Foundation Awards Research Grants for Spring 2011
The Prevent Cancer Foundation is proud to announce its research grantees for spring 2011. The three researchers, who were selected from a pool of over 50 applications nationwide, hail from Washington, DC, Houston, TX, and Chicago, IL. The projects will expand the body of knowledge on prevention and early detection for breast, lung and ovarian cancer.
This year’s Holden Family Grant in Breast Cancer was given to Dr. Suzanne O’Neill, assistant professor at Georgetown University’s Department of Oncology. Dr. O’Neill’s project, entitled “Making informed breast cancer primary prevention decisions,” will use a mixed-methods approach to assess cognitive, emotional and attitudinal variables related to breast cancer risk, with a focus on breast density and management approaches.
The recipient of the Richard C. Devereaux Outstanding Young Investigator Award in Lung Cancer Prevention was Dr. Bo Peng, instructor in the Department of Epidemiology at the University of Texas M.D. Anderson Cancer Center. Dr. Peng’s project, entitled “Utility of individual genetic profile in the prevention of lung cancer,” aims to investigate whether it is cost-effective to use individual genetic profiles for the prevention of lung cancer.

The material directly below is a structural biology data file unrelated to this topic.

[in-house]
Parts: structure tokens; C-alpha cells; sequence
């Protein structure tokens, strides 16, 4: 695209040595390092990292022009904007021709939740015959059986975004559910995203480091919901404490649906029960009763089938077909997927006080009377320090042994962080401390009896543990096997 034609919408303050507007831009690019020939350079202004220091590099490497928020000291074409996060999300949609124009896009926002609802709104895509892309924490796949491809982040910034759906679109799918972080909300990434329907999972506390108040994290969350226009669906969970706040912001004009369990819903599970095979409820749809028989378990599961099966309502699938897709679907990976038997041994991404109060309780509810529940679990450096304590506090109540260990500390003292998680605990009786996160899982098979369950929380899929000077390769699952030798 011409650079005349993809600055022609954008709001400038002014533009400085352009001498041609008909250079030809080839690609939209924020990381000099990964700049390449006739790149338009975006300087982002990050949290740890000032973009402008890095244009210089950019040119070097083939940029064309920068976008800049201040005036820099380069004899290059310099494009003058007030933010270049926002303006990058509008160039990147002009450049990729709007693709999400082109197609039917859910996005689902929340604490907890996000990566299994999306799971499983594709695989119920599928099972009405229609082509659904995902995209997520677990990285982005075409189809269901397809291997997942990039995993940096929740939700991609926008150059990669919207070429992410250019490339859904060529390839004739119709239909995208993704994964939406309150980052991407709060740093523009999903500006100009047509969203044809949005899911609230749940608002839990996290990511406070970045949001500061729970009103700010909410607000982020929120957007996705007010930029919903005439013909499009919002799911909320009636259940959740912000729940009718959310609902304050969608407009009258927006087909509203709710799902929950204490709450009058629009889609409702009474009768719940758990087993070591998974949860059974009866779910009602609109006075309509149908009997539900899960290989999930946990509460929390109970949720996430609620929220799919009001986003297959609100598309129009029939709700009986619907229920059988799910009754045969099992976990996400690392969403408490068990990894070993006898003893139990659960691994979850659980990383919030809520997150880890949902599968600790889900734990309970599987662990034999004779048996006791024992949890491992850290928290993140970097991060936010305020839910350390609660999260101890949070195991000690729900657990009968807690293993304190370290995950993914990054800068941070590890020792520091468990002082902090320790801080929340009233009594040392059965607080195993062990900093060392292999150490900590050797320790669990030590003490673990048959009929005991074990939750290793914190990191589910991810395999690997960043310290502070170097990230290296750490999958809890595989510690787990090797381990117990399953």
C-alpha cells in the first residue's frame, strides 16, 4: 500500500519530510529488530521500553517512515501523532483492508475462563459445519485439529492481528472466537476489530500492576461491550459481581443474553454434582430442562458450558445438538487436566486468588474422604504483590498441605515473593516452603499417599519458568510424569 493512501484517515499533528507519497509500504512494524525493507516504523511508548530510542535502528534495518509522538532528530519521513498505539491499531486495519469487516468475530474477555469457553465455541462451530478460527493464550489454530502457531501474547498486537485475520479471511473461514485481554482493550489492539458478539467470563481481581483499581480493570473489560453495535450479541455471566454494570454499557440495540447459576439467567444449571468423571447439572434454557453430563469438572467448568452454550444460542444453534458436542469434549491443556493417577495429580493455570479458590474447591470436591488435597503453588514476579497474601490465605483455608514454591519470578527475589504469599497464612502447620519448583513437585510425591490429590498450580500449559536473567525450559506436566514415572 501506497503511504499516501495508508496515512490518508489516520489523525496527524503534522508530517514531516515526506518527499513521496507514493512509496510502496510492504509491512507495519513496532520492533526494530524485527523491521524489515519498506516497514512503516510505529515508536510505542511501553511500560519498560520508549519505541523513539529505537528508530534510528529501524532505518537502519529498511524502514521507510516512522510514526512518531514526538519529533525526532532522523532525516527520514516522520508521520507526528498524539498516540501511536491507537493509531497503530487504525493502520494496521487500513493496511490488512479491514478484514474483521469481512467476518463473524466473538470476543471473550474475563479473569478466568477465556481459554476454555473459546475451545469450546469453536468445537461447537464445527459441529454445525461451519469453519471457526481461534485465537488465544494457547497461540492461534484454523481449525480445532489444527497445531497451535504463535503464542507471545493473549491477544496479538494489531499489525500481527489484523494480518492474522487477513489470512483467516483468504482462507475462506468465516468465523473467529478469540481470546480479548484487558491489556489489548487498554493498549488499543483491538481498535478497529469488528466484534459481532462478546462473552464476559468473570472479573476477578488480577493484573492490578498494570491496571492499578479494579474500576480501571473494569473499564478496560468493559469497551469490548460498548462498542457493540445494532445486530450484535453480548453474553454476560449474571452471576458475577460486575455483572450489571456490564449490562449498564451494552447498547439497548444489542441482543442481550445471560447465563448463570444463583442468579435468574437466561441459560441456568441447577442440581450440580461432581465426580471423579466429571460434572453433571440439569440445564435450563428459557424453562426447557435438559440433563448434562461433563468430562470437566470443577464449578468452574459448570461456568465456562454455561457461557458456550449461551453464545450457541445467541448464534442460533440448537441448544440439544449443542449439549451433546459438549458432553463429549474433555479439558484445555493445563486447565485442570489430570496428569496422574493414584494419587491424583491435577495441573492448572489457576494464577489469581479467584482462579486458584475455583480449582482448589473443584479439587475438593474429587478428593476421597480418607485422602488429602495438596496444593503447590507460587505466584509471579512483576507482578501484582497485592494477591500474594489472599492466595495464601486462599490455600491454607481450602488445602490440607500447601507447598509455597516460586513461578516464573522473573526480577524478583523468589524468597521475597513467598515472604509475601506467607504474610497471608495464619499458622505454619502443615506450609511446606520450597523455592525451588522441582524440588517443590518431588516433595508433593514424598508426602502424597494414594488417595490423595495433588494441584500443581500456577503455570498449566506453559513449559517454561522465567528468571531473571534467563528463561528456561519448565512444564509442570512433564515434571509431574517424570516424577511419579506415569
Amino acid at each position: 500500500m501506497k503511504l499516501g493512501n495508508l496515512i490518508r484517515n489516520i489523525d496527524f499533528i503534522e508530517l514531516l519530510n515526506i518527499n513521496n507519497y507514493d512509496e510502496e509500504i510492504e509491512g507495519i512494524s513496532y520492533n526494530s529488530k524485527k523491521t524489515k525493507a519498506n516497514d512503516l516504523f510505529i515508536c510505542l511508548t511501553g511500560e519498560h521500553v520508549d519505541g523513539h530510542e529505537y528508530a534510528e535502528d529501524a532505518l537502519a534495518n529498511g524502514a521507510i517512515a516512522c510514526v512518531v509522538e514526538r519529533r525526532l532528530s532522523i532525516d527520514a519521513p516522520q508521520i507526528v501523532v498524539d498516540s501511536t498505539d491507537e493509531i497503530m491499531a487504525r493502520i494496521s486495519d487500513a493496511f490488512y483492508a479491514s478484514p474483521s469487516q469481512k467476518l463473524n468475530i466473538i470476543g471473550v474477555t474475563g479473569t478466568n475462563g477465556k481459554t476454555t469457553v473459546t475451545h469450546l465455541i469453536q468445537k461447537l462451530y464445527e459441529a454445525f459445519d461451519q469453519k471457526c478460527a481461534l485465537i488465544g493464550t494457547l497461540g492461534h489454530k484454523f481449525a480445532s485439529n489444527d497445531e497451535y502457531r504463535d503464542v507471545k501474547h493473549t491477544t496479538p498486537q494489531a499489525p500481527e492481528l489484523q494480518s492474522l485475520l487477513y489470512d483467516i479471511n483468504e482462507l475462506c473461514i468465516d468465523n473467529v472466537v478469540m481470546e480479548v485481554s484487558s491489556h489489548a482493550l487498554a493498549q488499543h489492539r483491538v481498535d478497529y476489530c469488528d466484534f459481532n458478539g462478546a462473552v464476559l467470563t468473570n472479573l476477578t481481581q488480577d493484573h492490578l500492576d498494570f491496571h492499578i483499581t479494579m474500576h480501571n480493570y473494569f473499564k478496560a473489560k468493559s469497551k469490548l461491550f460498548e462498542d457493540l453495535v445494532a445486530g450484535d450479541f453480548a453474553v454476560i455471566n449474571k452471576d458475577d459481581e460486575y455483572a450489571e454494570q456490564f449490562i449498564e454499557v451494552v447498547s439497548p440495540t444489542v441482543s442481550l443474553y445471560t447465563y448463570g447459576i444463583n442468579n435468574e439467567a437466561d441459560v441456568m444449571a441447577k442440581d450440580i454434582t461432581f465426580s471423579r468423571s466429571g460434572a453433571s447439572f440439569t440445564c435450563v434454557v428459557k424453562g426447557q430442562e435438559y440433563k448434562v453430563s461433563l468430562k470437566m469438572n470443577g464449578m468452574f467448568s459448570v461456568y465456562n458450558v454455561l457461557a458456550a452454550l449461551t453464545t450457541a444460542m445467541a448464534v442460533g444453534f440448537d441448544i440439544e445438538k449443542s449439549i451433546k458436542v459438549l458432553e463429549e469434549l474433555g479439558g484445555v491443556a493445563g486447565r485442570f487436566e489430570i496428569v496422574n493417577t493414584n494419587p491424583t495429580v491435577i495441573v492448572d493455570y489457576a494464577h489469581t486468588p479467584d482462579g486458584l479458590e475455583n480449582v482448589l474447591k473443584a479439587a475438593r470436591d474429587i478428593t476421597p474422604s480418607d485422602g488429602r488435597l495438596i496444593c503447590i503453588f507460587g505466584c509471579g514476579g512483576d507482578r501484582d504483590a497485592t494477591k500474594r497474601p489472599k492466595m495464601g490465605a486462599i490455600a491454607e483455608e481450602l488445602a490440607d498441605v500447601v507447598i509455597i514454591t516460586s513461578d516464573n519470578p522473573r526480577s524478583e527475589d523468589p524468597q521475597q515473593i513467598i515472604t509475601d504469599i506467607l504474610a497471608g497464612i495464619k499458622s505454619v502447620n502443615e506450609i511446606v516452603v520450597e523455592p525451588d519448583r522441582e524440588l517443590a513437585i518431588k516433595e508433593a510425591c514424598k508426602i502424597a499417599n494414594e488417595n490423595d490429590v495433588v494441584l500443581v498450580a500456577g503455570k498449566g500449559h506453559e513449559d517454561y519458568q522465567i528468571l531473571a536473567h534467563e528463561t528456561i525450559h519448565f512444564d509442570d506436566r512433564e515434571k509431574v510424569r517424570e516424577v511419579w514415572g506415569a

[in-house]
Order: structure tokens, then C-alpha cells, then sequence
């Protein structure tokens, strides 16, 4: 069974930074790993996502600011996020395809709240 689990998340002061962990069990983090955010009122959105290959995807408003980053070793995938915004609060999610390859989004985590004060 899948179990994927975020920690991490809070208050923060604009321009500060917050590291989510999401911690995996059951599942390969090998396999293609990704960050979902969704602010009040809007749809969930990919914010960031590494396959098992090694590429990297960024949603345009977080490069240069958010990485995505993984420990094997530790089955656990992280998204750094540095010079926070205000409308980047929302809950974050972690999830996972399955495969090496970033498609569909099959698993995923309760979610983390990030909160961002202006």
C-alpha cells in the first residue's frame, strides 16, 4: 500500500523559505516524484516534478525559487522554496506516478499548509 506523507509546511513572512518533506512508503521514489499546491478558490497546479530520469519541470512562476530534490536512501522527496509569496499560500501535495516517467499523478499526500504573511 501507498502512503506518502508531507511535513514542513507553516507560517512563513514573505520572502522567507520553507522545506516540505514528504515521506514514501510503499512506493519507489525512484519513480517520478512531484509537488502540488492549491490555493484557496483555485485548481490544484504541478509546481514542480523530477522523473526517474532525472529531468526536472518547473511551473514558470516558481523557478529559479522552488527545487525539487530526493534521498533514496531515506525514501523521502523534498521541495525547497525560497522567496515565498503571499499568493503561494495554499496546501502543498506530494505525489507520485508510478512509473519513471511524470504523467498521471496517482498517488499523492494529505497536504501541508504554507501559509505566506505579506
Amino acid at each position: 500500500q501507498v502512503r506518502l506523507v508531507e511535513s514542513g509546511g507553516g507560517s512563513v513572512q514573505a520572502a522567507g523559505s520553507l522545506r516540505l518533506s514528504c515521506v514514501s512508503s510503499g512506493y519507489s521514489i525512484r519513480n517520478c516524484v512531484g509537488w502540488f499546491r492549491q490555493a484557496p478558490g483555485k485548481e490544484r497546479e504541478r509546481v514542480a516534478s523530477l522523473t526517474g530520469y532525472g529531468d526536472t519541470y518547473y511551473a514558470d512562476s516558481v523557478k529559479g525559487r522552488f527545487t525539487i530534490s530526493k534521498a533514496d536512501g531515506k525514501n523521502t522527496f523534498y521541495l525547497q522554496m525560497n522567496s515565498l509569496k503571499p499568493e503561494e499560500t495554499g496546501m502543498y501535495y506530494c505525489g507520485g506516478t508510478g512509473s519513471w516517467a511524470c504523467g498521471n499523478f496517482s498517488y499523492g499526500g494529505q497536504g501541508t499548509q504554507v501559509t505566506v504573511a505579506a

This year’s Figdor Family Research Grant was given to Dr. Iris Romero, assistant professor in the Department of Obstetrics and Gynecology at the University of Chicago. Dr. Romero’s project, entitled “Targeting insulin and lipid metabolism for ovarian cancer prevention,” will build on her preliminary studies of ovarian cancer and Metformin, a commonly used treatment for type-2 diabetes, by clarifying the cancer prevention effect of Metformin in groups at high risk for ovarian cancer.
“These three projects are on the cutting edge of cancer prevention research,” says Carolyn Aldigé, president and founder of the Prevent Cancer Foundation. “They represent the future of cancer prevention—more personalized treatments that can identify those most at risk, tailored treatment plans and other measures—that may ultimately lead to more lives saved.”
Click here for more information about the Foundation’s research grant and fellowship program.